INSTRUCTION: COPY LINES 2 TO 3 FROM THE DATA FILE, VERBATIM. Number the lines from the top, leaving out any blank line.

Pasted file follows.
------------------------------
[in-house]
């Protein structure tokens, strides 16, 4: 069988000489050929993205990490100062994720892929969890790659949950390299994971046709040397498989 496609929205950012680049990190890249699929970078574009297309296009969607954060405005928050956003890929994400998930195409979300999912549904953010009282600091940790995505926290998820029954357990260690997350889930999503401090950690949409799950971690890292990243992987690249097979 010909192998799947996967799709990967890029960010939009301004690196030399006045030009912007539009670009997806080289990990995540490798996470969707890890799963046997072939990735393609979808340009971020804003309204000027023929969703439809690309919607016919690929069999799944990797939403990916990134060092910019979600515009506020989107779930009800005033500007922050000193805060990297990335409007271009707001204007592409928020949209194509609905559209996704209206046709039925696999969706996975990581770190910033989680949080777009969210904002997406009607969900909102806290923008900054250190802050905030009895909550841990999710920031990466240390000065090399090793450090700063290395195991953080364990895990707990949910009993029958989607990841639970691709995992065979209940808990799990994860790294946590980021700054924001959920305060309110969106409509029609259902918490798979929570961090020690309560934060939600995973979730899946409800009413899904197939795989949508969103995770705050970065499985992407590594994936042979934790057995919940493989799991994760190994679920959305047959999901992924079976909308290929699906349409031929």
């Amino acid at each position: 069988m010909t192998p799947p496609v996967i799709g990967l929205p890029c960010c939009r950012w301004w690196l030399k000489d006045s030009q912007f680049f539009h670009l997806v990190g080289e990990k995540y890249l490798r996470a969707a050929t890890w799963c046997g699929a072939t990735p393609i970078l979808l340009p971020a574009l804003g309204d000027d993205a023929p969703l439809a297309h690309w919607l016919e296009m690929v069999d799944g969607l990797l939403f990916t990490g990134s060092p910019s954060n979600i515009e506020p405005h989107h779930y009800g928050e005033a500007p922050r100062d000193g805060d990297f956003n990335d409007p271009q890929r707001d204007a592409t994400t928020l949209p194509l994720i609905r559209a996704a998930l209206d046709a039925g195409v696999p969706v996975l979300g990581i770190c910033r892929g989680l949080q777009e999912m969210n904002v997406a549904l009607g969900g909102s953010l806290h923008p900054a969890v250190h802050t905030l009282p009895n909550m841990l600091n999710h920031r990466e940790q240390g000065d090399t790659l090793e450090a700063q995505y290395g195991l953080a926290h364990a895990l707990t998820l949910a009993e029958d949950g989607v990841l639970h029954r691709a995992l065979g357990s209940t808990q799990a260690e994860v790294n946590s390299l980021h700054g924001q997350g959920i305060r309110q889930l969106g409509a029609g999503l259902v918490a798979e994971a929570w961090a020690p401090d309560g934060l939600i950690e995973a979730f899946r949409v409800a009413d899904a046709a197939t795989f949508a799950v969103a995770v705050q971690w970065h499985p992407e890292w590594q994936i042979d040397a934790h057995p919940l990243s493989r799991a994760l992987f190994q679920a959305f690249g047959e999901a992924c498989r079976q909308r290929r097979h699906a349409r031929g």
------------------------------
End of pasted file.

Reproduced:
């Protein structure tokens, strides 16, 4: 069988000489050929993205990490100062994720892929969890790659949950390299994971046709040397498989 496609929205950012680049990190890249699929970078574009297309296009969607954060405005928050956003890929994400998930195409979300999912549904953010009282600091940790995505926290998820029954357990260690997350889930999503401090950690949409799950971690890292990243992987690249097979 010909192998799947996967799709990967890029960010939009301004690196030399006045030009912007539009670009997806080289990990995540490798996470969707890890799963046997072939990735393609979808340009971020804003309204000027023929969703439809690309919607016919690929069999799944990797939403990916990134060092910019979600515009506020989107779930009800005033500007922050000193805060990297990335409007271009707001204007592409928020949209194509609905559209996704209206046709039925696999969706996975990581770190910033989680949080777009969210904002997406009607969900909102806290923008900054250190802050905030009895909550841990999710920031990466240390000065090399090793450090700063290395195991953080364990895990707990949910009993029958989607990841639970691709995992065979209940808990799990994860790294946590980021700054924001959920305060309110969106409509029609259902918490798979929570961090020690309560934060939600995973979730899946409800009413899904197939795989949508969103995770705050970065499985992407590594994936042979934790057995919940493989799991994760190994679920959305047959999901992924079976909308290929699906349409031929």
């Amino acid at each position: 069988m010909t192998p799947p496609v996967i799709g990967l929205p890029c960010c939009r950012w301004w690196l030399k000489d006045s030009q912007f680049f539009h670009l997806v990190g080289e990990k995540y890249l490798r996470a969707a050929t890890w799963c046997g699929a072939t990735p393609i970078l979808l340009p971020a574009l804003g309204d000027d993205a023929p969703l439809a297309h690309w919607l016919e296009m690929v069999d799944g969607l990797l939403f990916t990490g990134s060092p910019s954060n979600i515009e506020p405005h989107h779930y009800g928050e005033a500007p922050r100062d000193g805060d990297f956003n990335d409007p271009q890929r707001d204007a592409t994400t928020l949209p194509l994720i609905r559209a996704a998930l209206d046709a039925g195409v696999p969706v996975l979300g990581i770190c910033r892929g989680l949080q777009e999912m969210n904002v997406a549904l009607g969900g909102s953010l806290h923008p900054a969890v250190h802050t905030l009282p009895n909550m841990l600091n999710h920031r990466e940790q240390g000065d090399t790659l090793e450090a700063q995505y290395g195991l953080a926290h364990a895990l707990t998820l949910a009993e029958d949950g989607v990841l639970h029954r691709a995992l065979g357990s209940t808990q799990a260690e994860v790294n946590s390299l980021h700054g924001q997350g959920i305060r309110q889930l969106g409509a029609g999503l259902v918490a798979e994971a929570w961090a020690p401090d309560g934060l939600i950690e995973a979730f899946r949409v409800a009413d899904a046709a197939t795989f949508a799950v969103a995770v705050q971690w970065h499985p992407e890292w590594q994936i042979d040397a934790h057995p919940l990243s493989r799991a994760l992987f190994q679920a959305f690249g047959e999901a992924c498989r079976q909308r290929r097979h699906a349409r031929g």